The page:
The leaves on the dogwood tree are starting to change.  We lit the first fire of the season, watched Monday Night Football and listened to the rain from Irma, who had calmed down to a tropical storm by the time she reached us.

It has been overcast for days and I’m wondering how I ever got anything done in the Pacific Northwest.  I’ve been decidedly horizontal all week and don’t seem to mind a bit.  I tumbled down a rabbit hole.  A very British rabbit hole.

Maisie Dobbs


I’m on the third book of the Maisie Dobbs series and fetch me some tea, I think I’m gonna be here a while.  When I gave a MOMENT’S thought to possibly reading another book my entire body revolted.  So I knit, knit, knit and listen to the audio versions as Ms. Dobbs dons her hats and gloves, flies around London in her M.G. (!) and soaks in long baths while she works through murder mysteries after World War I.



I also stumbled upon the gorgeously shot Victoria.  It’s almost more beautiful than Colin Firth walking out of Pemberly’s pond as Mr. Darcy in the BBC’s version of Pride & Prejudice.  I can only manage to watch in five minute increments before I fall asleep dreaming of tea, formal horseback riding attire and those dancing sequences in large ballrooms that just…please excuse me while I pass out.

FullSizeRender copy 5.jpg

In what can only be described as ambitious, I peeled myself off the couch to make cookies.  Have you tried making peanut butter cookies without flour?  It’s the craziest thing.  You mix together peanut butter, sugar and an egg and boom you have cookies before the oven is even preheated.  I added in a little leavening and some chocolate because I couldn’t help myself.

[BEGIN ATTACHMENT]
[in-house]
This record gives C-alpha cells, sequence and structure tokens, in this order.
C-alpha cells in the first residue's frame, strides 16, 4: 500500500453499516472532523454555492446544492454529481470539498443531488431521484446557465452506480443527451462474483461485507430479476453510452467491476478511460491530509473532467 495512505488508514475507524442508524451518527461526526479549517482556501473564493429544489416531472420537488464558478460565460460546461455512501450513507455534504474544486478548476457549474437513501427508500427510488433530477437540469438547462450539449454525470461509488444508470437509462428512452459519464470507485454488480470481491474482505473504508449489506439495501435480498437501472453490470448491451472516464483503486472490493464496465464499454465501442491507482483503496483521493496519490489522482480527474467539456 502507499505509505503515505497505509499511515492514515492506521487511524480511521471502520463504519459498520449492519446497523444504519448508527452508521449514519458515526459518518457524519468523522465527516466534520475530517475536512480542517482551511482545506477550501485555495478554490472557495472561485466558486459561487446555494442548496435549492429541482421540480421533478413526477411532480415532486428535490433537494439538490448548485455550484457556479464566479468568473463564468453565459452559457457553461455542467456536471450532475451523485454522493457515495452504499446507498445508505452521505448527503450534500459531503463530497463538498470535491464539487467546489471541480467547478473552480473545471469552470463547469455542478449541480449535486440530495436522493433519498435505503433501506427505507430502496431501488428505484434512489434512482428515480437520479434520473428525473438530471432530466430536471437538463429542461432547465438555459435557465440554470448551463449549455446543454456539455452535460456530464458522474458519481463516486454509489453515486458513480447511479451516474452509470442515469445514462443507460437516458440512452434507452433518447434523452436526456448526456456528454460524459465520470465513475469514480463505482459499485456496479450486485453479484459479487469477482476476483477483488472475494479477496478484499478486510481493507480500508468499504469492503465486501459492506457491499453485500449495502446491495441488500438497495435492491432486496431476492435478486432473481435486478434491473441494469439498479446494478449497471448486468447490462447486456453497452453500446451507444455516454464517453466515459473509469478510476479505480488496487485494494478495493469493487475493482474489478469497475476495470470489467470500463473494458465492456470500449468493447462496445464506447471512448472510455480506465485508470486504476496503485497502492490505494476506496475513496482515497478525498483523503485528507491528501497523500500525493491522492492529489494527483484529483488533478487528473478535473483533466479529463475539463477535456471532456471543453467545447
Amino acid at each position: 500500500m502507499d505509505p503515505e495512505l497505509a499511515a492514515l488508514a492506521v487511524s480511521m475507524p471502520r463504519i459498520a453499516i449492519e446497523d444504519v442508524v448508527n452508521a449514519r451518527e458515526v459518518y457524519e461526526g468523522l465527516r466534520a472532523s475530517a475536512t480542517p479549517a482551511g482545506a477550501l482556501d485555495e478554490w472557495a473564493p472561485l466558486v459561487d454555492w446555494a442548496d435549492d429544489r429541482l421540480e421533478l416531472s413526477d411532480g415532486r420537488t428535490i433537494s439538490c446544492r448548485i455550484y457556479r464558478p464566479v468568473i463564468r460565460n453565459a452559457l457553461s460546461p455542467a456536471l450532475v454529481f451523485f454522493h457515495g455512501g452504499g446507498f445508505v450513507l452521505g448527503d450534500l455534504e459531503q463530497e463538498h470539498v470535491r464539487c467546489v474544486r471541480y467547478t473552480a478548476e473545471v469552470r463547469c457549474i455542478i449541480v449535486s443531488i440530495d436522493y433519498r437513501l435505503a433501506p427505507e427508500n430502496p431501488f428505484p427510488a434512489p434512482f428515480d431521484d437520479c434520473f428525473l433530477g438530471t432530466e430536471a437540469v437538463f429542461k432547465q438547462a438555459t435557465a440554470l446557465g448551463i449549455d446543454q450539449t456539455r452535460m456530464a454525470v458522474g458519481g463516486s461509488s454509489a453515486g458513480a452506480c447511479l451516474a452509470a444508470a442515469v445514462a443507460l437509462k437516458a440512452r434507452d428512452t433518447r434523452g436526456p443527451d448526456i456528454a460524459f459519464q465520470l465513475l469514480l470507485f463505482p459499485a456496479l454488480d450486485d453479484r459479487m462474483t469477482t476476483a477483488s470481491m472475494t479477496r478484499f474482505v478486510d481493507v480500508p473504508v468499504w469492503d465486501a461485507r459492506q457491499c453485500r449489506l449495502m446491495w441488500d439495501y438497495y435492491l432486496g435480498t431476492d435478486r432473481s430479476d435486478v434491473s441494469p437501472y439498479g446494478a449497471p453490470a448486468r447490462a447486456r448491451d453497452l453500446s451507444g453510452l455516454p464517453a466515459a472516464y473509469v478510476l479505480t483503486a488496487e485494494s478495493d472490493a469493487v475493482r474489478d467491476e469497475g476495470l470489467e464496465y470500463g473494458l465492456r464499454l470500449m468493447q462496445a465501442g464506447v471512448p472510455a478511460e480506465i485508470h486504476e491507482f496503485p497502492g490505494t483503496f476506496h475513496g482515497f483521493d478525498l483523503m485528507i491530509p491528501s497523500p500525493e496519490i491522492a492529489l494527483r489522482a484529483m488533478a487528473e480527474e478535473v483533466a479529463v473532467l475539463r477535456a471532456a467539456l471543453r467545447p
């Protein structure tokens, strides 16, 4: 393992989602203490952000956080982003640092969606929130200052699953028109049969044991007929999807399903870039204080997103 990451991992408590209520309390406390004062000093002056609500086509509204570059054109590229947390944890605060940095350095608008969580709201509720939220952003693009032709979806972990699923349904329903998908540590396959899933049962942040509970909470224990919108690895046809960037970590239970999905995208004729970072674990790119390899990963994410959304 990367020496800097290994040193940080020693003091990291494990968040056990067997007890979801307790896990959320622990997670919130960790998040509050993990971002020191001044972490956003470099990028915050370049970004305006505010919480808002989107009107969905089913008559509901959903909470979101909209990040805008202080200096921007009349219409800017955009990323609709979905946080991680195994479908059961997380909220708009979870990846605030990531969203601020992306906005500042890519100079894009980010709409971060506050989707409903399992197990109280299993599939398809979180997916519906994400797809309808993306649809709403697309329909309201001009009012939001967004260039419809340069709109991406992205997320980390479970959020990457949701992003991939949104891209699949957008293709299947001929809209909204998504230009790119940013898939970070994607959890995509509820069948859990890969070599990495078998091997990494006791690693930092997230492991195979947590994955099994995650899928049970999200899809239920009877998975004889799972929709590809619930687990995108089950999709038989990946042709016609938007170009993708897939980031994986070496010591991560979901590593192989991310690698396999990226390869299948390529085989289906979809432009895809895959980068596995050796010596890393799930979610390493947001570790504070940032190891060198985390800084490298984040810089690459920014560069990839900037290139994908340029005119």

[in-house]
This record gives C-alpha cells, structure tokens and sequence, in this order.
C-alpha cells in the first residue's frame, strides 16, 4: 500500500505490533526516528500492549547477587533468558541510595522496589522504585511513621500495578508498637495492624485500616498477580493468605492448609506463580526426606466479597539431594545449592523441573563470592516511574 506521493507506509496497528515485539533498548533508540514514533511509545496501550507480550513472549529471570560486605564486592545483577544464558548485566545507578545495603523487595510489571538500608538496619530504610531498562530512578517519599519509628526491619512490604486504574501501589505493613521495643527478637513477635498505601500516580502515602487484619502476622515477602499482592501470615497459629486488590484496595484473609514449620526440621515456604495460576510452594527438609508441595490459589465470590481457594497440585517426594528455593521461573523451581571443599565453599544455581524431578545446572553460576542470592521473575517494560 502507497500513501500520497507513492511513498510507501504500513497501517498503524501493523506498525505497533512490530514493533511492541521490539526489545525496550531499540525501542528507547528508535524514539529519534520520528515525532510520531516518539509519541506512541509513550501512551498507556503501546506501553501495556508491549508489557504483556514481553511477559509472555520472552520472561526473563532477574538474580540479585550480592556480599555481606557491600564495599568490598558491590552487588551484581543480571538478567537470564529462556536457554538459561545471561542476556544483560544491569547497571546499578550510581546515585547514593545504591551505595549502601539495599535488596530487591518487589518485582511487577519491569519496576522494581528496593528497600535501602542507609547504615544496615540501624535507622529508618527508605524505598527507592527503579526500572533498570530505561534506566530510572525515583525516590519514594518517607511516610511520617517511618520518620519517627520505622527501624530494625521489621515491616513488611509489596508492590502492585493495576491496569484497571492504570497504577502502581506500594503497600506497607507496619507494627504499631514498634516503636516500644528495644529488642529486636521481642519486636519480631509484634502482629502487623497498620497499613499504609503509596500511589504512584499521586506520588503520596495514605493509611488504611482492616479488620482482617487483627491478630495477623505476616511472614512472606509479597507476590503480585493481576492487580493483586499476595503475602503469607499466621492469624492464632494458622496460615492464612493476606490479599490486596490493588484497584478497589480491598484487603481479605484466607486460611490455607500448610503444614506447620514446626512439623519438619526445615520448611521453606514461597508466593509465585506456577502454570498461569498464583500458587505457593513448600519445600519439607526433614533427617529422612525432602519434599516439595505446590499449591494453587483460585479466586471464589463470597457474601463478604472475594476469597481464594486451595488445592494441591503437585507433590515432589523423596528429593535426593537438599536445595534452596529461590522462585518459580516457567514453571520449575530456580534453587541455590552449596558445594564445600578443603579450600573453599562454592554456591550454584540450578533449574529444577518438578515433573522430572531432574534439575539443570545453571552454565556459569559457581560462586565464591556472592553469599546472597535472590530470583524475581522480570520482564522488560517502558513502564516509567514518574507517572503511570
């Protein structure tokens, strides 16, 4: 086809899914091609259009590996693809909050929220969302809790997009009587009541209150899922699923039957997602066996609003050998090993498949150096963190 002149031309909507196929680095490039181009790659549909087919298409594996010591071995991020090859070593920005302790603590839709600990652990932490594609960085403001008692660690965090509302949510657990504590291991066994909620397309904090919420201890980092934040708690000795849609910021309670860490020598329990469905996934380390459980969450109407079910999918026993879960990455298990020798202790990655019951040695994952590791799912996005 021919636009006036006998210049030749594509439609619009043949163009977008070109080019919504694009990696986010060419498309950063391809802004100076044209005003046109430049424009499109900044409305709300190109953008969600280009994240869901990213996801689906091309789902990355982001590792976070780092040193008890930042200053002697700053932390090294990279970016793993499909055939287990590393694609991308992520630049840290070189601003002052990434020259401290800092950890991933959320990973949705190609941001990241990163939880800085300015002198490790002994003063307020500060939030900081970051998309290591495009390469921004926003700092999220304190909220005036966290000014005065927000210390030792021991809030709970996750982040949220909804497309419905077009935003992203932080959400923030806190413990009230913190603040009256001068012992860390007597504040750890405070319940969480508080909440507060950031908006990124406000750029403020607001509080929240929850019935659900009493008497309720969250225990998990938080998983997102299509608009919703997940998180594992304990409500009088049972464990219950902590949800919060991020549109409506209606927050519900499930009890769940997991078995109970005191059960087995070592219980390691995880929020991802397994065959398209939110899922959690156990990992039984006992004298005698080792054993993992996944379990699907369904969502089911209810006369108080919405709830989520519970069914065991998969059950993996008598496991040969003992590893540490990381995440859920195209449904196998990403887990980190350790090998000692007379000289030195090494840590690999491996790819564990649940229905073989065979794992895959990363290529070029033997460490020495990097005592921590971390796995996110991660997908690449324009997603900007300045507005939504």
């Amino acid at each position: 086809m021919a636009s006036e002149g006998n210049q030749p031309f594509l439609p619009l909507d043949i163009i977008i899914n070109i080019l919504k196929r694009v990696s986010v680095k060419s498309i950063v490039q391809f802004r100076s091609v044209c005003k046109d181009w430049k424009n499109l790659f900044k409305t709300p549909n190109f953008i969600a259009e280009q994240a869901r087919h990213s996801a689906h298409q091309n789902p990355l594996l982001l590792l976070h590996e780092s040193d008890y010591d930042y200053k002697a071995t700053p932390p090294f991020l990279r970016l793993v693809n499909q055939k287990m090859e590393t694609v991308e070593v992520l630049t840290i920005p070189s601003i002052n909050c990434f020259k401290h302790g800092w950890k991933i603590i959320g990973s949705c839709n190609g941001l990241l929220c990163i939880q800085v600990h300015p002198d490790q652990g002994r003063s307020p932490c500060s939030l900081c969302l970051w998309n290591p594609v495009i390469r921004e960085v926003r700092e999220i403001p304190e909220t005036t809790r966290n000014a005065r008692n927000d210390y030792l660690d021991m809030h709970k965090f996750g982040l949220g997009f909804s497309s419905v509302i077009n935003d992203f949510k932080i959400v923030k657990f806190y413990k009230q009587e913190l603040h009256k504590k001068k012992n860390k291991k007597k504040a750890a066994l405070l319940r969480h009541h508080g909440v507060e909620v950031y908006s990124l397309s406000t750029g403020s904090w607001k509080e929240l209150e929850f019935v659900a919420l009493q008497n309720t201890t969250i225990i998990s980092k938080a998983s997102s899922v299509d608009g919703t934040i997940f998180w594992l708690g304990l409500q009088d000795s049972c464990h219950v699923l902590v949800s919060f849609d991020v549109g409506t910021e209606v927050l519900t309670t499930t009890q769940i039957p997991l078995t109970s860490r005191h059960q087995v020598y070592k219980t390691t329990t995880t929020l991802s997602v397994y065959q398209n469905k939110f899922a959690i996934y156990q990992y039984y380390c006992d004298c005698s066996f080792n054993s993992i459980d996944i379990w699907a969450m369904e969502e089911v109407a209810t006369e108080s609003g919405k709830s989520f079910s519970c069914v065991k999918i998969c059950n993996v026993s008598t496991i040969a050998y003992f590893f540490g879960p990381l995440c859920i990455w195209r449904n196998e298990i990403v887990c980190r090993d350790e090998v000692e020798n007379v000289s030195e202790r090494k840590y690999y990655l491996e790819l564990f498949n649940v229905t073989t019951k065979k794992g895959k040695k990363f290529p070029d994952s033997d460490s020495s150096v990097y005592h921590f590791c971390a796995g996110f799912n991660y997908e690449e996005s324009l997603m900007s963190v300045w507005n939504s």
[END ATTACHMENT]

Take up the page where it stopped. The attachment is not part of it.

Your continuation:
The Lazy Anglophile’s Guide to Peanut Butter Cookies
(makes 2 dozen)

1 cup creamy peanut butter
3/4 cup white sugar
1 large egg
1/4 t baking soda
pinch of salt
1/2 cup mini chocolate chips

Preheat the oven to 350 degrees.  In a large bowl mix the peanut butter, sugar, egg, baking soda and salt together until smooth.  Stir in chocolate chips.  Drop batter by tablespoons onto parchment paper lined cookie sheets and bake for 10 – 12 minutes.  (If they’ve browned they’ve gone too far.)  Allow to cool slightly and then get back to the couch immediately.  London’s calling.

House Tour: Before

House Tour: Before

I bought this house last year and loved its potential.  The woodwork is beautiful, the neighborhood and lake view lovely.  With a little time and some focused updates I think she’ll be downright charming.  At the moment she’s downright beige.

As Stephen says, “come on in the house!”


FullSizeRender copy 4

So much has already happened to the exterior of the house but this is how she looked at the beginning.  This spring I had new windows installed, the siding painted, front door and sidelights replaced, lighting and landscaping updated.  In a few months I’m replacing some old chainlink gates, adding pretty curved pathways to either side of the house and filling in some grass.



My last house was a very tall, very skinny row house in Portland, OR.  The foyer had barely enough room to fit one person.  We can have a party in this foyer! I loved the staircase, the wood floors and the light that comes in from the back windows.  Eventually the carpet runner will be replaced, lighting updated and paint color changed.